In The Awakening, what kind of mother is Edna?

Quick answer:

Edna is a good mother, as she is concerned with her children's well being and education. She also encourages them to be independent and strong. She does not allow them to dependent on her for everything, but rather lets them experience things on their own. However, she insists that they learn how to be sociable and get along with others, which is not a trait of the other mothers in the story.

Expert Answers

An illustration of the letter 'A' in a speech bubbles

I would describe Edna as a good mother, through the lens of 21st-century motherhood, though she is an atypical one; she's not the overly-nurturing and abundantly maternal type. She insists on having and retaining her own identity, despite her status as a mother, something which was rather unusual for a...

This Answer Now

Start your 48-hour free trial to unlock this answer and thousands more. Enjoy eNotes ad-free and cancel anytime.

Get 48 Hours Free Access

woman in the time and place when the novel is set. Each of her boys, unlike the other kids, would not "rush crying to his mother's arms for comfort" if he falls down; instead, "he would more likely pick himself up, wipe the water out of his eyes and the sand out of his mouth, and go on playing." The narrator says that the boys pull

together and [stand] their ground in childish battles with doubled fists and uplifted voices, which usually prevailed against the other mother-tots.

In other words, Edna's style of mothering is actually preparing her children more for the world than the mother-women's. Her kids can take care of themselves and don't need her to soothe them or mediate their disputes with other children. Edna refuses to "efface [herself]" as an individual, and she will not allow her own identity and personhood disappear into her role as mother. When she sends the kids to their grandmother's, the boys are fine! If she needs time for herself, knowing that her children are well cared for, is there harm in that?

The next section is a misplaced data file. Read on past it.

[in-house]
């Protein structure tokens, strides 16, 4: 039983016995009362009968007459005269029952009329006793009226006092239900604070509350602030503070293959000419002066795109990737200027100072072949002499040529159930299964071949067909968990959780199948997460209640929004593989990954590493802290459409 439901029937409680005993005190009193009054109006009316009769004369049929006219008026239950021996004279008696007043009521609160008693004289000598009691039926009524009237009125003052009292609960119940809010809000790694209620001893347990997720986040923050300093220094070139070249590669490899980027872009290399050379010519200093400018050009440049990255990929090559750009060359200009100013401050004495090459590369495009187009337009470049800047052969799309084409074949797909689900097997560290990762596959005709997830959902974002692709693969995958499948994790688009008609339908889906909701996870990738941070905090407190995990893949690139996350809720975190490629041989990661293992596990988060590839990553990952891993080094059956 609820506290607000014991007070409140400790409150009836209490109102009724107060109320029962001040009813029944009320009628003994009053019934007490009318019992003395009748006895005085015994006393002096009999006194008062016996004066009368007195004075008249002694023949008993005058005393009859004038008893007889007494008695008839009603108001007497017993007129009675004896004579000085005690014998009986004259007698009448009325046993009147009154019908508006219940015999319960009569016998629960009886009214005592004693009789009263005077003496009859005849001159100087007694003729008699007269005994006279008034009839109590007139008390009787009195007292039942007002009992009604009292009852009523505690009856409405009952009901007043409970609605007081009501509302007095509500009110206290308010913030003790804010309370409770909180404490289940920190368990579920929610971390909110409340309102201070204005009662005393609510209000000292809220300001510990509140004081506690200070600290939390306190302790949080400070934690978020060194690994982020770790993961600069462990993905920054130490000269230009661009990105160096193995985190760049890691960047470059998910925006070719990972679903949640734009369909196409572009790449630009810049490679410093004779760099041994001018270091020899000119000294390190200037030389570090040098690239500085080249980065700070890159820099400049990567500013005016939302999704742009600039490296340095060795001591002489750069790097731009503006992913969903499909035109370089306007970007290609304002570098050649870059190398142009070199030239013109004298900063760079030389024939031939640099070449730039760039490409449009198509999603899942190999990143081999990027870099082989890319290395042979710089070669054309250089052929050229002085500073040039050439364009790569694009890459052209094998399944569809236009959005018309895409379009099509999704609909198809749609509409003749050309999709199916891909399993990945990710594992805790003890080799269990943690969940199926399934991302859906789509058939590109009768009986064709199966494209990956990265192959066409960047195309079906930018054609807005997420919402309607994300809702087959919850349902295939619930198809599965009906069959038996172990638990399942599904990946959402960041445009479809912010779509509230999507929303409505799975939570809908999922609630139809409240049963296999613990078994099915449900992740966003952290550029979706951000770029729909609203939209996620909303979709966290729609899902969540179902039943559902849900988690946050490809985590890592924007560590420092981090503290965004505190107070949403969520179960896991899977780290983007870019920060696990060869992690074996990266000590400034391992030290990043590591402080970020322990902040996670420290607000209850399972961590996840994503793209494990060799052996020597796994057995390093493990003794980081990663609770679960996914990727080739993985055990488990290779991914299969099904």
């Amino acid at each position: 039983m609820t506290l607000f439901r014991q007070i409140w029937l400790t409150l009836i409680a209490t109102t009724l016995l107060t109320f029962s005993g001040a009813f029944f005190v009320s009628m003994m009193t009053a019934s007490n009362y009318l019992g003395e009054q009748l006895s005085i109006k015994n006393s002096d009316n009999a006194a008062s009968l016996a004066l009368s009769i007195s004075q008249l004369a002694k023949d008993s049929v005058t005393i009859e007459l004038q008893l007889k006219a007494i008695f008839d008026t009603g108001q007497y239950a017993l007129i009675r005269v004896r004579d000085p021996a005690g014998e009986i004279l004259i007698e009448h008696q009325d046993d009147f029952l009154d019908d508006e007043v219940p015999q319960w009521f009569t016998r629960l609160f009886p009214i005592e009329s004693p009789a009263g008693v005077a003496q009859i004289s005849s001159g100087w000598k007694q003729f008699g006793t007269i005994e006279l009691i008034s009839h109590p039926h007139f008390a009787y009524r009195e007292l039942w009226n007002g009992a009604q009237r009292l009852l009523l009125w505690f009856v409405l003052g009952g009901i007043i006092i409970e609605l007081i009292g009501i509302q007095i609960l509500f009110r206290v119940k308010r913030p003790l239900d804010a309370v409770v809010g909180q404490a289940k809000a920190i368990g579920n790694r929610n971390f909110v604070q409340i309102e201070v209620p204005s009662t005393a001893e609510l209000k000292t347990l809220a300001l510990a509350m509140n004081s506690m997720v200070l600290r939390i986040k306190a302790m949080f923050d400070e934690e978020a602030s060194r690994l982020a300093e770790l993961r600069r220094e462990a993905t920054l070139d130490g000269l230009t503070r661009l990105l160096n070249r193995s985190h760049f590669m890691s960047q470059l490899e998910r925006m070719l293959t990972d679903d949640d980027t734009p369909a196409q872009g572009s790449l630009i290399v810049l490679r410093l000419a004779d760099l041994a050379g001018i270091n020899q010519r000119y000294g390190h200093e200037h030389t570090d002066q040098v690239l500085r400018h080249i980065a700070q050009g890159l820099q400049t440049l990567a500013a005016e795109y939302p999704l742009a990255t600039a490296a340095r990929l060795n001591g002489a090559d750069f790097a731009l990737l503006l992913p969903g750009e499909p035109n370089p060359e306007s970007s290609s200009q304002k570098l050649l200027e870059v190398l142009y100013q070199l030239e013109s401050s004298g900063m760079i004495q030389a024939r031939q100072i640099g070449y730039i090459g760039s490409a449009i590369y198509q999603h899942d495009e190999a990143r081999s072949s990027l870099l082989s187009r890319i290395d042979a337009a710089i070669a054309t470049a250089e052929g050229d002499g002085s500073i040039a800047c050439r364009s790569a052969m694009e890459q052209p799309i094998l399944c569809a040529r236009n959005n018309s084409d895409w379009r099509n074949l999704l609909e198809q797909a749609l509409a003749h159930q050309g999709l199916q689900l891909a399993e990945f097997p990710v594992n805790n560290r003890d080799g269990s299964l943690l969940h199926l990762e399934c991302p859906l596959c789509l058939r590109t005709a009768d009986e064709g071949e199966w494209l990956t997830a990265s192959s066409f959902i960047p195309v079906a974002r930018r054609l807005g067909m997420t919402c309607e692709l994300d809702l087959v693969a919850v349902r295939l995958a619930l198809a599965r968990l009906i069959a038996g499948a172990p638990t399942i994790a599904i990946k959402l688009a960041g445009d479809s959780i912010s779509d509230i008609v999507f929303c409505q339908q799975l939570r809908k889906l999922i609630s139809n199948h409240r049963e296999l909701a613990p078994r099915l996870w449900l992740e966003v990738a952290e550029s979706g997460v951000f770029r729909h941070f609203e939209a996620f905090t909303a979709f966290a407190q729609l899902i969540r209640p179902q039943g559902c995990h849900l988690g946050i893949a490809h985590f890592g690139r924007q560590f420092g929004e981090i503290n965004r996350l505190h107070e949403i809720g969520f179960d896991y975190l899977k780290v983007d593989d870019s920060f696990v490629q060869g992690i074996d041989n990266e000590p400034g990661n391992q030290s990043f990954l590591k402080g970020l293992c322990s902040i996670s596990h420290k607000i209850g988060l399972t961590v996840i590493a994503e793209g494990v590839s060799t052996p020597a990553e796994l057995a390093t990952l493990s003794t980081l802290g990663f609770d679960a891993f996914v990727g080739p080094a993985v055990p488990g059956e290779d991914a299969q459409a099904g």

Approved by eNotes Editorial
An illustration of the letter 'A' in a speech bubbles

Being a mother didn't come naturally to Edna.  Though she cared both for an about her children, she was not a particularly loving mother--and she knew it.  Our narrator describes her this way:

In short, Mrs. Pontellier was not a mother-woman. The mother-women seemed to prevail that summer at Grand Isle. It was easy to know them, fluttering about with extended, protecting wings when any harm, real or imaginary, threatened their precious brood. They were women who idolized their children, worshiped their husbands, and esteemed it a holy privilege to efface themselves as individuals and grow wings as ministering angels.

The obvious conclusion to draw is that Edna was none of those things, and we discover she rarely regretted it.

The foil (opposite, antithesis) of Edna's rather distant mothering was Adèle Ratignolle.  They became friends, and  Adèle assumed that more mothering role with Edna's children.

Even when they weren't vacationing, Edna was not a particularly good mother.

She made no ineffectual efforts to conduct her household en bonne ménagère, going and coming as it suited her fancy, and, so far as she was able, lending herself to any passing caprice.

When the house was being redone, she did not keep her kids with her.  In short, perhaps Edna was a good mother at one time; at the time we meet her, though, she was a mother who became more self-absorbed and selfish as the novel progressed. The Awakening is Edna's story, and her children seem to be nothing but hindrances which get in her way.

Approved by eNotes Editorial